UK - Hymans Robertson has outlined its proposals for a "once-in-a-generation opportunity" for reform to public sector pensions in submissions made to Lord Hutton's pension review.

The company's head of public sector John Wright argued that reforms proposed now offered the opportunity to put public sector pensions on sustainable footing for decades, rather than years.

He said: "Public service pensions should not be levelled down to the current private sector DC model.

"Inadequate occupational pensions store up problems for the future - they lead to greater dependence on state benefits in the long term, pushing costs on to tax-payers."

Wright said public sector pensions should instead be a benchmark for affordable occupational pensions in the country, avoiding short-term fixes.

"There must be a focus on containing or reducing long-term balance sheet debt, and affordability has to be assessed using a consistent currency that recognises the true economic cost of pension promises," he said.

He added that more needed to be done to demonstrate the government's commitment to reducing balance sheet debt, in an effort to assure the bond market.

Wright said a step toward reducing government debt had already been taken by linking pensions to the consumer price index, rather than the retail price index.

Speaking of the move, which is estimated to have taken £100bn out of a £1trn bill, he added: "Much more needs to be made of the fact these steps are being taken."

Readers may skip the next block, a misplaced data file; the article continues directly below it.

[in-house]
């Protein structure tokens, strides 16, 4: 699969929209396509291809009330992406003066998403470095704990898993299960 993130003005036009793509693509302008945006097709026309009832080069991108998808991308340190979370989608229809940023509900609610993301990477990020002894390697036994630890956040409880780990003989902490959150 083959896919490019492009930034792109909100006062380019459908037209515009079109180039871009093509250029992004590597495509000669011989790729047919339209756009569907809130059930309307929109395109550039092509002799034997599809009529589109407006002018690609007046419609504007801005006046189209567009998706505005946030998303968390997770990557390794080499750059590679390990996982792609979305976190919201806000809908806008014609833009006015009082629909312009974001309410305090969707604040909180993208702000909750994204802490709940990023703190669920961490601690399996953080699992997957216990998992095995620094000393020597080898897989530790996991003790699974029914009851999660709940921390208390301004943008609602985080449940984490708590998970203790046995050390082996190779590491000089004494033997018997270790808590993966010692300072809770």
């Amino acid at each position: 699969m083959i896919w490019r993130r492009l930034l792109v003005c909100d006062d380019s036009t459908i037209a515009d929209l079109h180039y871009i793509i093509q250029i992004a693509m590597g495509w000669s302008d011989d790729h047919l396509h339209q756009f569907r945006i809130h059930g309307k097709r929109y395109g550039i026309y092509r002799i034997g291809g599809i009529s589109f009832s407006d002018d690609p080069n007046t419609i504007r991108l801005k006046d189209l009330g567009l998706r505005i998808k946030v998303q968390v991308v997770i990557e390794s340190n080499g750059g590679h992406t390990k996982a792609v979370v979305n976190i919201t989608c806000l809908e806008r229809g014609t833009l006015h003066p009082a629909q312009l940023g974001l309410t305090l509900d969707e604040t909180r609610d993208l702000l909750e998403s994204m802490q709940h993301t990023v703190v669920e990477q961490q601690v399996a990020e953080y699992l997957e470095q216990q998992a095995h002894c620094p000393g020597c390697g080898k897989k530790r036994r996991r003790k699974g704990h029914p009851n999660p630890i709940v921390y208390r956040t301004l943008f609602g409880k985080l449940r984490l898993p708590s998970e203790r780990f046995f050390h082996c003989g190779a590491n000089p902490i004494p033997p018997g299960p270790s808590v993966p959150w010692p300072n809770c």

In other news, the managing director of AJ Bell has called on the government to continue pursuing a simplified system for tax relief on pensions, as outlined in a recent HM Treasury discussion paper.

Billy Mackay said it was refreshing to be in a position where it felt like they were working with the government toward a framework that would promote future savings.

He said: "Fairness and simplicity needs to be at the core of the final solution. 

"We need to challenge the strength of the proposals under the banner of simplicity."

Mackay said there was an argument for reducing the annual allowance to £35,000, if this allowed the government to continue granting tax relief at the marginal rate.

"The new excess annual allowance tax charge for people who exceed the contribution allowance introduces added complexity without reason," he said.

"The current charge to tax at 40% acts as a deterrent and is simple."

Finally, Premier Foods has announced it intends to close its defined benefit (DB) schemes to new members from next year in an effort to combat a £431m deficit over several of its schemes.

The company behind bread brand Hovis and Bisto stock plans to open a defined contribution scheme (DC) for new members and offer existing DB scheme members a career-average pension.

In the company's half-year results, it said: "[Premier Foods] continues to work with the pension fund trustees to develop the investment and liability management strategy with the objective of making the deficit less volatile and to maintain a long-term deficit repayment schedule that balances the need to fund the deficit in a timely fashion with the need to do so in a way that is affordable."

The company last year agreed a payment plan with trustees that would see its pension deficit eliminated by 2022.